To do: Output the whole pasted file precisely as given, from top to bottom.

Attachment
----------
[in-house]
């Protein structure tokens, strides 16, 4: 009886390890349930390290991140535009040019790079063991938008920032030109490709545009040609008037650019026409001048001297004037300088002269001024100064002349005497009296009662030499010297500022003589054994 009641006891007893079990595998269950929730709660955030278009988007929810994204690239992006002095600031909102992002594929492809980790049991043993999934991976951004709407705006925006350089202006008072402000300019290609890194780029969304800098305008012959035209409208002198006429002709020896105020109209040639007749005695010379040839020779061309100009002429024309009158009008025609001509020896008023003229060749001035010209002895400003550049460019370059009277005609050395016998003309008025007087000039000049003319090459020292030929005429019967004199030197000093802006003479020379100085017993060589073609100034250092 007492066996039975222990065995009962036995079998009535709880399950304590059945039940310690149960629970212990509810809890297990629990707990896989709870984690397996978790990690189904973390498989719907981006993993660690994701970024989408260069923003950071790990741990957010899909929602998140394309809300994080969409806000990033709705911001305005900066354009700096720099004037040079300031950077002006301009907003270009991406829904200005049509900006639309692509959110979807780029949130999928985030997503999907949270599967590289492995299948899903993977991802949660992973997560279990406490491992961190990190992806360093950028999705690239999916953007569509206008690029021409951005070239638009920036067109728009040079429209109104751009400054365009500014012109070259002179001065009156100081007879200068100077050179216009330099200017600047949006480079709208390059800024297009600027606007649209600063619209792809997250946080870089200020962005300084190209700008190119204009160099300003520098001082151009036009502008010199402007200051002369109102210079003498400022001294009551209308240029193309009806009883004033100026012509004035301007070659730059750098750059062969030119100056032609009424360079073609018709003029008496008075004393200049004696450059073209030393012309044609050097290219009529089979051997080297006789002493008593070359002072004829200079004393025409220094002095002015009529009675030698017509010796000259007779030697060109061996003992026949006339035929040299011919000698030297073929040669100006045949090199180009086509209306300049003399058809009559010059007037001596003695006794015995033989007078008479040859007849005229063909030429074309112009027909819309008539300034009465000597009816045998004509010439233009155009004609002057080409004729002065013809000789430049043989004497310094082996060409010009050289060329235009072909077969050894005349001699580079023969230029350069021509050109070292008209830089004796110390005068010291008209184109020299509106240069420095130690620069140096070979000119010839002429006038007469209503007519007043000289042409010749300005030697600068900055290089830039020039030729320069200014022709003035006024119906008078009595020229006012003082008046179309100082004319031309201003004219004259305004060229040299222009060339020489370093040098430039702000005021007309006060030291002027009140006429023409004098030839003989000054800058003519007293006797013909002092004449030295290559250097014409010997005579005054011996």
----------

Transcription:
[in-house]
């Protein structure tokens, strides 16, 4: 009886390890349930390290991140535009040019790079063991938008920032030109490709545009040609008037650019026409001048001297004037300088002269001024100064002349005497009296009662030499010297500022003589054994 009641006891007893079990595998269950929730709660955030278009988007929810994204690239992006002095600031909102992002594929492809980790049991043993999934991976951004709407705006925006350089202006008072402000300019290609890194780029969304800098305008012959035209409208002198006429002709020896105020109209040639007749005695010379040839020779061309100009002429024309009158009008025609001509020896008023003229060749001035010209002895400003550049460019370059009277005609050395016998003309008025007087000039000049003319090459020292030929005429019967004199030197000093802006003479020379100085017993060589073609100034250092 007492066996039975222990065995009962036995079998009535709880399950304590059945039940310690149960629970212990509810809890297990629990707990896989709870984690397996978790990690189904973390498989719907981006993993660690994701970024989408260069923003950071790990741990957010899909929602998140394309809300994080969409806000990033709705911001305005900066354009700096720099004037040079300031950077002006301009907003270009991406829904200005049509900006639309692509959110979807780029949130999928985030997503999907949270599967590289492995299948899903993977991802949660992973997560279990406490491992961190990190992806360093950028999705690239999916953007569509206008690029021409951005070239638009920036067109728009040079429209109104751009400054365009500014012109070259002179001065009156100081007879200068100077050179216009330099200017600047949006480079709208390059800024297009600027606007649209600063619209792809997250946080870089200020962005300084190209700008190119204009160099300003520098001082151009036009502008010199402007200051002369109102210079003498400022001294009551209308240029193309009806009883004033100026012509004035301007070659730059750098750059062969030119100056032609009424360079073609018709003029008496008075004393200049004696450059073209030393012309044609050097290219009529089979051997080297006789002493008593070359002072004829200079004393025409220094002095002015009529009675030698017509010796000259007779030697060109061996003992026949006339035929040299011919000698030297073929040669100006045949090199180009086509209306300049003399058809009559010059007037001596003695006794015995033989007078008479040859007849005229063909030429074309112009027909819309008539300034009465000597009816045998004509010439233009155009004609002057080409004729002065013809000789430049043989004497310094082996060409010009050289060329235009072909077969050894005349001699580079023969230029350069021509050109070292008209830089004796110390005068010291008209184109020299509106240069420095130690620069140096070979000119010839002429006038007469209503007519007043000289042409010749300005030697600068900055290089830039020039030729320069200014022709003035006024119906008078009595020229006012003082008046179309100082004319031309201003004219004259305004060229040299222009060339020489370093040098430039702000005021007309006060030291002027009140006429023409004098030839003989000054800058003519007293006797013909002092004449030295290559250097014409010997005579005054011996």